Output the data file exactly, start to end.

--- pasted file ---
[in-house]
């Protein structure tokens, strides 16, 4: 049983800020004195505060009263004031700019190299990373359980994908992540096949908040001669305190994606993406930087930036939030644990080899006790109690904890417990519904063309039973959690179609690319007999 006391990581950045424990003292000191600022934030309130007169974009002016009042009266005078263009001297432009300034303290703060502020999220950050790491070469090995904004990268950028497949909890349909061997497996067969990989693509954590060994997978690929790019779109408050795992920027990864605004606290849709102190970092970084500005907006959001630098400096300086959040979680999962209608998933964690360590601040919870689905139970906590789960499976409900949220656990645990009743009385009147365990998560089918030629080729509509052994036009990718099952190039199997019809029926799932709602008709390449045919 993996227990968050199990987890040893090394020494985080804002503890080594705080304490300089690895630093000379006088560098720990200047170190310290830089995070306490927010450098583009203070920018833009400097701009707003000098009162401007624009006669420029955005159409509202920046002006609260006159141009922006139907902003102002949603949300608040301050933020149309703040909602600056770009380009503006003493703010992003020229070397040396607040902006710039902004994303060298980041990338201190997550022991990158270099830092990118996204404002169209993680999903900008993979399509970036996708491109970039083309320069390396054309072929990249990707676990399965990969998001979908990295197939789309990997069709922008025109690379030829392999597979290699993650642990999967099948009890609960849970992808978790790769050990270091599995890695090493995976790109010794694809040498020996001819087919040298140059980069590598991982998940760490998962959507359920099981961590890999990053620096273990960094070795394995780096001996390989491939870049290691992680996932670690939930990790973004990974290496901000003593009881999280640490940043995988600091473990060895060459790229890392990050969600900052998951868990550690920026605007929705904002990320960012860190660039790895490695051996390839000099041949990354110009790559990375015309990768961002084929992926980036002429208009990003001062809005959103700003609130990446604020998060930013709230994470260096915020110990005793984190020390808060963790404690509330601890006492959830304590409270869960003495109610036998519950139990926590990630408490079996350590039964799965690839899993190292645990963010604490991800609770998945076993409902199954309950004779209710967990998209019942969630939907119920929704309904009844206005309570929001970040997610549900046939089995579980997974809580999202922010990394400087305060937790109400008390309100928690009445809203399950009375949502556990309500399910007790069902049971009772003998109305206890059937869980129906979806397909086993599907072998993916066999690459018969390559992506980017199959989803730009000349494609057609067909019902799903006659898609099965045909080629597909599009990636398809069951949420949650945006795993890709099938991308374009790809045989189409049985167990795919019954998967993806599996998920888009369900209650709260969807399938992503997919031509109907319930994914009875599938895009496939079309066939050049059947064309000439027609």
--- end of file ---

[in-house]
């Protein structure tokens, strides 16, 4: 049983800020004195505060009263004031700019190299990373359980994908992540096949908040001669305190994606993406930087930036939030644990080899006790109690904890417990519904063309039973959690179609690319007999 006391990581950045424990003292000191600022934030309130007169974009002016009042009266005078263009001297432009300034303290703060502020999220950050790491070469090995904004990268950028497949909890349909061997497996067969990989693509954590060994997978690929790019779109408050795992920027990864605004606290849709102190970092970084500005907006959001630098400096300086959040979680999962209608998933964690360590601040919870689905139970906590789960499976409900949220656990645990009743009385009147365990998560089918030629080729509509052994036009990718099952190039199997019809029926799932709602008709390449045919 993996227990968050199990987890040893090394020494985080804002503890080594705080304490300089690895630093000379006088560098720990200047170190310290830089995070306490927010450098583009203070920018833009400097701009707003000098009162401007624009006669420029955005159409509202920046002006609260006159141009922006139907902003102002949603949300608040301050933020149309703040909602600056770009380009503006003493703010992003020229070397040396607040902006710039902004994303060298980041990338201190997550022991990158270099830092990118996204404002169209993680999903900008993979399509970036996708491109970039083309320069390396054309072929990249990707676990399965990969998001979908990295197939789309990997069709922008025109690379030829392999597979290699993650642990999967099948009890609960849970992808978790790769050990270091599995890695090493995976790109010794694809040498020996001819087919040298140059980069590598991982998940760490998962959507359920099981961590890999990053620096273990960094070795394995780096001996390989491939870049290691992680996932670690939930990790973004990974290496901000003593009881999280640490940043995988600091473990060895060459790229890392990050969600900052998951868990550690920026605007929705904002990320960012860190660039790895490695051996390839000099041949990354110009790559990375015309990768961002084929992926980036002429208009990003001062809005959103700003609130990446604020998060930013709230994470260096915020110990005793984190020390808060963790404690509330601890006492959830304590409270869960003495109610036998519950139990926590990630408490079996350590039964799965690839899993190292645990963010604490991800609770998945076993409902199954309950004779209710967990998209019942969630939907119920929704309904009844206005309570929001970040997610549900046939089995579980997974809580999202922010990394400087305060937790109400008390309100928690009445809203399950009375949502556990309500399910007790069902049971009772003998109305206890059937869980129906979806397909086993599907072998993916066999690459018969390559992506980017199959989803730009000349494609057609067909019902799903006659898609099965045909080629597909599009990636398809069951949420949650945006795993890709099938991308374009790809045989189409049985167990795919019954998967993806599996998920888009369900209650709260969807399938992503997919031509109907319930994914009875599938895009496939079309066939050049059947064309000439027609």